Saddam nostalgia lives on in hometown
Updated: 2013-03-21 09:08
This combination of video images shows Saddam Hussein on Iraqi television on March 20, 2003, and then-US president George W. Bush addressing the nation from the Oval Office on March 19, 2003. [Photo/Agencies]
A decade after the United States-led invasion of Iraq, years of violence and disdain for the country's current political class fuel nostalgia for Saddam Hussein - the man the foreign troops fought to oust.
Though accusations of ties to Saddam and his rule are used to tar politicians in Baghdad, residents of his hometown, Tikrit, express fondness for the man who, though responsible for ordering the deaths of countless Iraqis, is remembered for having imposed stability, which has long been missing.
"I will remain proud, and remember Saddam," said Khaled Jamal, a watch seller in Tikrit. "Our country has not changed or developed in the past 10 years."
Many Iraqis, not just in Tikrit, suffer from poor provision of basic services and high unemployment.
Along with his frustration over the slow pace of rebuilding, Jamal also voiced another commonly cited frustration: The apparent rise in sectarianism since Saddam's fall.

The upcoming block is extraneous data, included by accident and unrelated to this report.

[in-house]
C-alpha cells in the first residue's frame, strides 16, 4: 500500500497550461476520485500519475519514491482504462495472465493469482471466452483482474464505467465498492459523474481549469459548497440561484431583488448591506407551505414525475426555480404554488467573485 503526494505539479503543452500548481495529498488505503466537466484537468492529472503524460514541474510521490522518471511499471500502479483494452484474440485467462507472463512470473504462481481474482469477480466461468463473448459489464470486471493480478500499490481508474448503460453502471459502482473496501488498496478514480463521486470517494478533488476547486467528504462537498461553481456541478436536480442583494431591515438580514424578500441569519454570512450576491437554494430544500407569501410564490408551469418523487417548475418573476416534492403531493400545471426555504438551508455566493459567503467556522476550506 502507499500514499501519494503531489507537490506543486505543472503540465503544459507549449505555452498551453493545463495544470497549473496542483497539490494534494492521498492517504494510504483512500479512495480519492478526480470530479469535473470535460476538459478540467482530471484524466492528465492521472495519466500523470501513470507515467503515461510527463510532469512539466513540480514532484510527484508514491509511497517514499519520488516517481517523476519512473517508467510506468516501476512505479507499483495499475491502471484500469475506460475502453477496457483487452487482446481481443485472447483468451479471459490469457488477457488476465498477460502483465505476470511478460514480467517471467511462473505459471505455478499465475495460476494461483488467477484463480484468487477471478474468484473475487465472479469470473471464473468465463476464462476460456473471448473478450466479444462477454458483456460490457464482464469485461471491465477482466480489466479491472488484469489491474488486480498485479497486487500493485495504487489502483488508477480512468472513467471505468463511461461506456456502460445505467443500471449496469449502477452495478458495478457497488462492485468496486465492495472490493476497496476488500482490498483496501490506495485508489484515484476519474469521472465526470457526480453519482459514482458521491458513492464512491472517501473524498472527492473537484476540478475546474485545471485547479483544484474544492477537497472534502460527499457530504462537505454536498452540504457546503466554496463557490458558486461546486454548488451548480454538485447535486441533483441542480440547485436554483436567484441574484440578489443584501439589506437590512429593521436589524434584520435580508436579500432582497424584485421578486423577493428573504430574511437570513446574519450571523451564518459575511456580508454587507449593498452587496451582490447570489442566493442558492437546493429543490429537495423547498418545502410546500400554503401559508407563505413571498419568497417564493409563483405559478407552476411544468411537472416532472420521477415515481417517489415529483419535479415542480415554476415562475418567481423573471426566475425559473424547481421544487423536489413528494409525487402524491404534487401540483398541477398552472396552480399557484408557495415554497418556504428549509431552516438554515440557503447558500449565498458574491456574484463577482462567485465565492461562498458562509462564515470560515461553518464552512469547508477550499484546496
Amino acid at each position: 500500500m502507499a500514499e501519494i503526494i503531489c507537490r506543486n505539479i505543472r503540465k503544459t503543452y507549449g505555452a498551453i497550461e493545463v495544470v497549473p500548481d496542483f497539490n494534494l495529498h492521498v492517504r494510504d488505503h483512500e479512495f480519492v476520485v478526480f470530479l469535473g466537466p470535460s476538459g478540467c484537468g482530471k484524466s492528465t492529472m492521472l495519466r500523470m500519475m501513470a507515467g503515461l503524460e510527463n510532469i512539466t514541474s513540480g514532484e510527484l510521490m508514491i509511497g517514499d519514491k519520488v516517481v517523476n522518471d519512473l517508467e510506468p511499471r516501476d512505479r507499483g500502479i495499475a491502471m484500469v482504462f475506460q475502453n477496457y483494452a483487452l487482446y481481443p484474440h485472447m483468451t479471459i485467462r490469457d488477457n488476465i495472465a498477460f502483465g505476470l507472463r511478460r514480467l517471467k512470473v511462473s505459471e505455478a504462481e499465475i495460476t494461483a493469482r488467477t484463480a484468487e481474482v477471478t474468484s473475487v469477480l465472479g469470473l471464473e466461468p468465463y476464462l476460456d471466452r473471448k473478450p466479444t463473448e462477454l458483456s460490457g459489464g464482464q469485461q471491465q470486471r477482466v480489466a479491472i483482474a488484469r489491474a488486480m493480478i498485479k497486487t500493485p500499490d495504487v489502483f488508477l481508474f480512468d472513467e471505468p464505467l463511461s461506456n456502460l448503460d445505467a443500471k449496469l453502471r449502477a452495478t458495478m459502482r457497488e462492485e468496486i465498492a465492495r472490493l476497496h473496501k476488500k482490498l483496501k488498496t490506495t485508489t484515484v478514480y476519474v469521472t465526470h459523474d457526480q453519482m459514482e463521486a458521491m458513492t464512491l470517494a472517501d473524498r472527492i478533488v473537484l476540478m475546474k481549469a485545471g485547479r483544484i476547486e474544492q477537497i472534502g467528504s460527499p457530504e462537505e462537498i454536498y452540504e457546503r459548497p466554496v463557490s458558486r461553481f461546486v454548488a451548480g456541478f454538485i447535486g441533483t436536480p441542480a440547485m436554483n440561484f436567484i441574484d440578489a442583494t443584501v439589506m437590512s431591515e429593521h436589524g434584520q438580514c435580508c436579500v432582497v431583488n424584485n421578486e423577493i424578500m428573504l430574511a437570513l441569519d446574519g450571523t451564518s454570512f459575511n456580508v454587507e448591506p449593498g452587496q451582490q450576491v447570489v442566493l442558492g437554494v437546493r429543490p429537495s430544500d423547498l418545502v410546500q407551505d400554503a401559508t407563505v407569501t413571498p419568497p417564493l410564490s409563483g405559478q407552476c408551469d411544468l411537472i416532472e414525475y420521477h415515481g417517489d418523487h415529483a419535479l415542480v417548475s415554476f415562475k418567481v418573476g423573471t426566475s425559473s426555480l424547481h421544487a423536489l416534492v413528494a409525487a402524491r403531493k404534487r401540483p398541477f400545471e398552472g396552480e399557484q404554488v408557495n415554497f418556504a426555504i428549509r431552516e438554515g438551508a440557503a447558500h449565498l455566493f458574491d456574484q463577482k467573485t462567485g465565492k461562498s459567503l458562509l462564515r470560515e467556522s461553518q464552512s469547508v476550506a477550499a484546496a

"There was no sectarianism, no Sunni and Shiite," Jamal said. "But now, that is the first question you hear when you meet someone," he added, referring to queries over a person's province of origin, often used to find out their religious background.
Rise to power
Saddam was born on April 28, 1937, in the village of Al-Oja, just south of Tikrit, which lies north of Baghdad.
An activist in the now-banned Arab socialist Baath Party, Saddam was sentenced to death in 1959 for plotting to kill Iraqi leader Abdul Karim Qassem, and was a senior figure in the party when it took control of Iraq in a 1968 military coup, though he only rose to power 11 years later.
Domestically, Saddam espoused a secular vision for the country and presented himself as an Arab leader who would stand up to neighboring Iran, but was brutal with his opponents.
He is thought to be responsible for the killings of tens of thousands of Kurds in the "Anfal" campaign, and of up to 100,000 people who took part in an uprising against his rule after the 1991 Gulf War, as well as other massacres.
Internationally, he fought a costly and deadly war with Iran from 1980 to 1988, and invaded Kuwait in 1990 before being evicted by a US-led international coalition, leading to crushing sanctions and a trade embargo against Iraq.